We are excited about this new ICSI guideline! The Prevention and Management of Obesity for Children and Adolescents (2 through 17 years in age) content development was so comprehensive and significant that it was decided to make a new guideline. The document is structured much like the Prevention and Management of Obesity for Adults and includes many tools and sample conversations.
Revision Date: July 2013
Scope and Target Population
This guideline addresses the prevention, diagnosis and management of childhood obesity from birth through 17 years of age. The guideline encompasses a range of approaches including education, behavioral and lifestyle changes, medication and surgical options. For optimal outcomes, the child's family or other social supports as well as a multidisciplinary team (primary care clinician, consultants, dietitian, school nurse, etc.) should be included in the education, counseling and follow-up.
While we recognize the importance of addressing comorbidities, the treatment of comorbid conditions is outside the scope of this document.
In addition to individual treatment modalities, slowing the national obesity trend will require social changes in the form of healthier policies, system reforms and environmental changes where children live, learn and play. Although this document focuses on individual treatment, we recognize that health care clinicians and health care systems can be effective partners in formulating policy decisions and community design that nurture healthy children.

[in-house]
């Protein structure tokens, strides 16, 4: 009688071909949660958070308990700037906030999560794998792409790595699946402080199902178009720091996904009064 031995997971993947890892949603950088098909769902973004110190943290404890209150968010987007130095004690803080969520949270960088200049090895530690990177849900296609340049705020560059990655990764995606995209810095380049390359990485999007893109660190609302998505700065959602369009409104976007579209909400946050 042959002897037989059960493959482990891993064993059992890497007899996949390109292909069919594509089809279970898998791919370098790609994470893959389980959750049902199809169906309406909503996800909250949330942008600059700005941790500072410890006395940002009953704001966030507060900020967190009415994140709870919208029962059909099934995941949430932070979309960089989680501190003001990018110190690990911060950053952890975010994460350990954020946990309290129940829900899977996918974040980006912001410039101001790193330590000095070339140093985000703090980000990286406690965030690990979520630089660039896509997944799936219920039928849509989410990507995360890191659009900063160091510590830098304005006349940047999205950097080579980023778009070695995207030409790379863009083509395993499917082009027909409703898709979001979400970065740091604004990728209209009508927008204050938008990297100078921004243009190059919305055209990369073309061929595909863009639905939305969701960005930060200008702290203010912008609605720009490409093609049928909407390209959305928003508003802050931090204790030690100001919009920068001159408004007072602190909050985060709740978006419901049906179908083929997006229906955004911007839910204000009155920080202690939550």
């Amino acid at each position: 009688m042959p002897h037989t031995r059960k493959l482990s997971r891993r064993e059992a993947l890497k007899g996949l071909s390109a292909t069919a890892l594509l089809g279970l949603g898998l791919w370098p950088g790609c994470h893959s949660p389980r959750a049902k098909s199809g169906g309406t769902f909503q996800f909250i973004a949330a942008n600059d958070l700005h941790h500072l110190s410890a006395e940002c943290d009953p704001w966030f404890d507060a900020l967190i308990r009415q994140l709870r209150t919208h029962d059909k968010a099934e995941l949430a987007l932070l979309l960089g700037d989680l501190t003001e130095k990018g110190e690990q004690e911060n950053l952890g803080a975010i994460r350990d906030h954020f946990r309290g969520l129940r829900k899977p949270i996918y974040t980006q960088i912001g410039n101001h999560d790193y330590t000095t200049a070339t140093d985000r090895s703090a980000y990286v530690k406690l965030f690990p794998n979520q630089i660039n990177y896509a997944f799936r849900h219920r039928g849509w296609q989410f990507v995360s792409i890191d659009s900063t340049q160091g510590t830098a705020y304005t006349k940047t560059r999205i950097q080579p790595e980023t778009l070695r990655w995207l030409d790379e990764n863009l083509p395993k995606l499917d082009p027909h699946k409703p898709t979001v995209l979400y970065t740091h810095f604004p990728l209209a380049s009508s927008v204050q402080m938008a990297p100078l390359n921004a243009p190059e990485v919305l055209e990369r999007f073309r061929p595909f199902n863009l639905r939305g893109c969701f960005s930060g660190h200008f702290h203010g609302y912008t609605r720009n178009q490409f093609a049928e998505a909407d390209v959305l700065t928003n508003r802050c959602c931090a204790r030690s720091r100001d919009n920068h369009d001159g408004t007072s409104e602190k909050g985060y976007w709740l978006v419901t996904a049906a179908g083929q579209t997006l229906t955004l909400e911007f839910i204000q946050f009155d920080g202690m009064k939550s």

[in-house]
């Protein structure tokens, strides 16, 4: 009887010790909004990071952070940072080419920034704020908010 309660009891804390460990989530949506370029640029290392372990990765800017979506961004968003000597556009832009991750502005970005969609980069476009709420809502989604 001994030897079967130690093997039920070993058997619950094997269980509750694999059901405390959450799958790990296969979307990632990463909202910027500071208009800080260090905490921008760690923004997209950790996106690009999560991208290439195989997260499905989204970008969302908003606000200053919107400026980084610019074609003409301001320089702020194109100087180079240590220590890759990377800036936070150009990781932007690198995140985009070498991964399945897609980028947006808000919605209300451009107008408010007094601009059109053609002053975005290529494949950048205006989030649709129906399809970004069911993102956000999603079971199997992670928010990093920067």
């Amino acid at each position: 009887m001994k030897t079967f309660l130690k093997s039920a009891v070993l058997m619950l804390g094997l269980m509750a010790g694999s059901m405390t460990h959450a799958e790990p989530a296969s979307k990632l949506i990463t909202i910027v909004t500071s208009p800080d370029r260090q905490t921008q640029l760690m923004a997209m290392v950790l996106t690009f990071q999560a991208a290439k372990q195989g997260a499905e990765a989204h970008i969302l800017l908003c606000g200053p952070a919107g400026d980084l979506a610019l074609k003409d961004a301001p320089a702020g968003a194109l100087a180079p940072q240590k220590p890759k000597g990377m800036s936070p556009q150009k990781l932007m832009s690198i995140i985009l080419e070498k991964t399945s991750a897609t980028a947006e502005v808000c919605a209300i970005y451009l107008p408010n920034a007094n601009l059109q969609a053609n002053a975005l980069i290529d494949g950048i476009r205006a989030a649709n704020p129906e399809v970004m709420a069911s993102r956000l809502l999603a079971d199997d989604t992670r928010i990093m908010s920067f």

- Increase the percentage of patients ages 2 through 17 years who have an annual screening for obesity using body mass index (BMI) measured and whose BMI percentile status is determined.
- Increase the percentage of patients ages 2 through 17 years with an annual BMI screening who have received education and counseling regarding weight management strategies that include nutrition and physical activity.
- Increase the percentage of patients ages 2 through 17 years with a BMI screening percentile greater than 85 whose percentile decreased within 12 months of screening.
- Childhood obesity has risen at an alarming pace over the past decade, making obesity the most prevalent health problem in the majority of the developed countries.
- Obesity prevention messages should be targeted at all families, starting at the time of the child's birth.
- BMI should be calculated and documented in the medical record on all children ages 2-18 at least annually, ideally at a well child visit.
- Clinicians should conduct a focused review of systems and physical examination assessing for obesity-related comorbid conditions.
- Management intervention strategies are available and include nutrition, physical activity, behavior and lifestyle changes, medication and surgical considerations.
- Clinicians should use motivational interviewing techniques as a tool for encouraging behavior change.
- Pediatric patients and their families should be counseled on nutritional interventions including limiting sugar-sweetened beverages, eating nutrient-dense breakfasts, limiting eating out at fast food restaurants, families eating together, among other nutritional strategies.